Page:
Salesforce.com is expected to come in on the high end of its guidance for its fiscal second quarter 2008 earnings report on Aug. 15, with a focus on the number of Customer Relationship Management users the company has added in the quarter, according to market analysts. The number and source of new Salesforce.com users could show that the company is winning more customers and gaining broader acceptance of SAAS (Software as a Service) in the enterprise market sector, analysts indicated.
During its last earnings call in May, Salesforce.com predicted flat earnings per share to one cent per share in its second quarter on sales between $171 million and $173 million. Analysts polled by Thomson Financial suggest Salesforce.com will do a hair better than guidance, with anticipated earnings of 1 cent per share on $173.7 million in sales.
Daniel Cummins, an analyst at Banc of America Securities, said in an August 9 research note that he expects Salesforce.com to add 66,000 subscribers for its second quarter and 3,300 customers, versus 2,500 last quarter and 2,300 in the same second quarter a year ago.
The growth may bode well for Salesforce.coms creep into enterprise accounts but perhaps not so well for the SMB [small and midsized business] sector, where the company primarily makes a buck.
"With recent price increases at the low end (Team Edition goes to $1,200 from $995 per five users per year) and high end (Enterprise Edition price was increased to $250 per user per month) we would not be surprised to see some churn in the small business sector," wrote Cummins. "We still believe the largest opportunity for Salesforce lies in the enterprise where demand continues to show strength."
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Cummins predicted small customer subscriptions would drop 18 percent for the second quarter from 29 percent last year, and large enterprises subscriptions to increase 44 percent versus 36 percent in the same year ago quarter.
Cowen and Company analyst Peter Goldmacher said in another research note that he expects Salesforce.com to add 135,000 subscribers for the first half of the year. Salesforce.com hasnt given an update on its subscriber numbers since the end of its last fiscal year—a number company officials hope to shy away from as Salesforce.com moves to become more of a platform provider with its Apex programming language and development platform.
In terms of competition, Banc of Americas Cummins said that his quarterly checks with existing customers indicate Salesforce.com is executing well on its plans—transitioning from a CRM application provider to a workflow hub for operational processes.
"Many companies are leveraging workflow capabilities in the Spring 07 Edition to enforce complex business process rules," wrote Cummins. "We believe this is an important trend that can make the product sticky over time."
Unlike traditional license customers who are locked into multi-year contracts with vendors, SAAS customers pay on a monthly subscription basis. If they dont like they service they have the ability to opt out on a month-by-month basis, making product "stickiness" a potential issue.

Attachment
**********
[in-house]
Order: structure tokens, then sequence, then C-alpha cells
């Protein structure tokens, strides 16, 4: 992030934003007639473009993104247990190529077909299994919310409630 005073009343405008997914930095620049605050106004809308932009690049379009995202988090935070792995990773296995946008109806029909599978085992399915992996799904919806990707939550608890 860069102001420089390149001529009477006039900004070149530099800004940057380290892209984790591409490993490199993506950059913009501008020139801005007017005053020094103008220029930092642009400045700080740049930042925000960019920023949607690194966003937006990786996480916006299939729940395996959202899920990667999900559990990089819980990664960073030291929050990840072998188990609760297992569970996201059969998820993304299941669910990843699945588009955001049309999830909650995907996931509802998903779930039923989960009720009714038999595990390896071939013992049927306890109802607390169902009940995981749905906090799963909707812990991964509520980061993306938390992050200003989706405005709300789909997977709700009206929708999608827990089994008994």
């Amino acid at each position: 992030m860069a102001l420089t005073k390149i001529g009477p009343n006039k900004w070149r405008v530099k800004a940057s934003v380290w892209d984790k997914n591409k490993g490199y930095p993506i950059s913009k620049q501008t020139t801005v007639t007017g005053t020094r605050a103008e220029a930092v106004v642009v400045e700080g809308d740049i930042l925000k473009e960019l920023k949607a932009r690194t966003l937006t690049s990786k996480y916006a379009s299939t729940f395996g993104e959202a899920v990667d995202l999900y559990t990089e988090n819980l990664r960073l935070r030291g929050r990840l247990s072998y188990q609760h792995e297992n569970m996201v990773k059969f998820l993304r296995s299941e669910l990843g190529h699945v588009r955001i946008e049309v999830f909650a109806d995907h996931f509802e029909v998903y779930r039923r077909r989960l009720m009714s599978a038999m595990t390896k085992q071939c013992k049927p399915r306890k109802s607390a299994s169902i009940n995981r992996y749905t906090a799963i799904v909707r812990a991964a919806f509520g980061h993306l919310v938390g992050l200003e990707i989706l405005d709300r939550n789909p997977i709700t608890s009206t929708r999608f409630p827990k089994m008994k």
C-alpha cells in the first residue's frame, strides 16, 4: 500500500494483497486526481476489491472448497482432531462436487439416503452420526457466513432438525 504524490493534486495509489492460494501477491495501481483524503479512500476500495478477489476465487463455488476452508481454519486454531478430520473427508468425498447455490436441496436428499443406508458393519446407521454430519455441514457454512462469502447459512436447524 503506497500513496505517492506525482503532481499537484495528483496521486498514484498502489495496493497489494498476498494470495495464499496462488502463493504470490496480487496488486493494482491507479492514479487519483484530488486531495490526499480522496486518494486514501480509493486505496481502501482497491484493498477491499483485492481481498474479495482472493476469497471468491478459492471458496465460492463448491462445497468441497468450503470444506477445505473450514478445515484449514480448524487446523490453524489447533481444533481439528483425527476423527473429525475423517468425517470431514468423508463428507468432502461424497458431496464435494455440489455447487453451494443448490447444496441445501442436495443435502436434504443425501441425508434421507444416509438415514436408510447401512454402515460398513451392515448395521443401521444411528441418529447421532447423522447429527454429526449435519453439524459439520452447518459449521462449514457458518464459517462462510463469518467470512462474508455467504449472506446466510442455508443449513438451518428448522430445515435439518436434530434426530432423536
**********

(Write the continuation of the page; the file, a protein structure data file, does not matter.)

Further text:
Several analysts also said that Salesforce.com isnt expected to suffer any huge impacts from incumbent applications leaders SAP, Oracle and Microsoft as they forge inroads in the SAAS market. SAP already has an on demand CRM offering that doesnt seem to have a tremendous amount of traction, and the company is expected to release its on demand A1S suite for the midmarket later this year. In July, Microsoft undercut Salesforce.com pricing for its CRM Live product that will be available later this year.
ThinkEquity analyst Michael Huang said in an Aug. 8 research note that Microsoft and Oracle arent ruffling Salesforce.coms feathers on the competitive front yet—despite market fears that they would.
"We believe that Salesforce.com is the best way to play the rising preference for software as a service, and believe that increased appreciation of its platform will drive multiple expansions," he wrote.
Banc of Americas Cummins is more direct in his note: "We believe continued half-hearted participation in on-demand CRM by Oracle, Microsoft and SAP will continue to serve Salesforce.coms interest as the software-as-a-service sector leader," wrote Cummins. "We see these scale vendors various business model conflicts with on demand and with term pricing, as considerable strategic challenges," Cummins wrote.
On the flip side, Cummins said Microsofts hybrid approach could spur a new wave of adoption, but it would likely require years versus quarters to play out—and disrupt the market.
Despite the rosy outlook from analysts, the risks for Salesforce.com, a decade-old company that has set a lofty goal of a million subscribers and a billion dollars in revenue in the near future, are clear.
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Roth Capital Partners analyst Nathan Schneiderman points to a laundry list of things that could go wrong in his research note, including effectively managing growth, competition, managing Wall Street expectations, potential pricing pressure and a rich valuation.
Cummins points additionally to the fact that penetration at large customers could run into headwinds for Salesforce and the companys Apex programming language—a bet-the-farm development effort at Salesforce — could take longer than expected to gain traction in the developer community.
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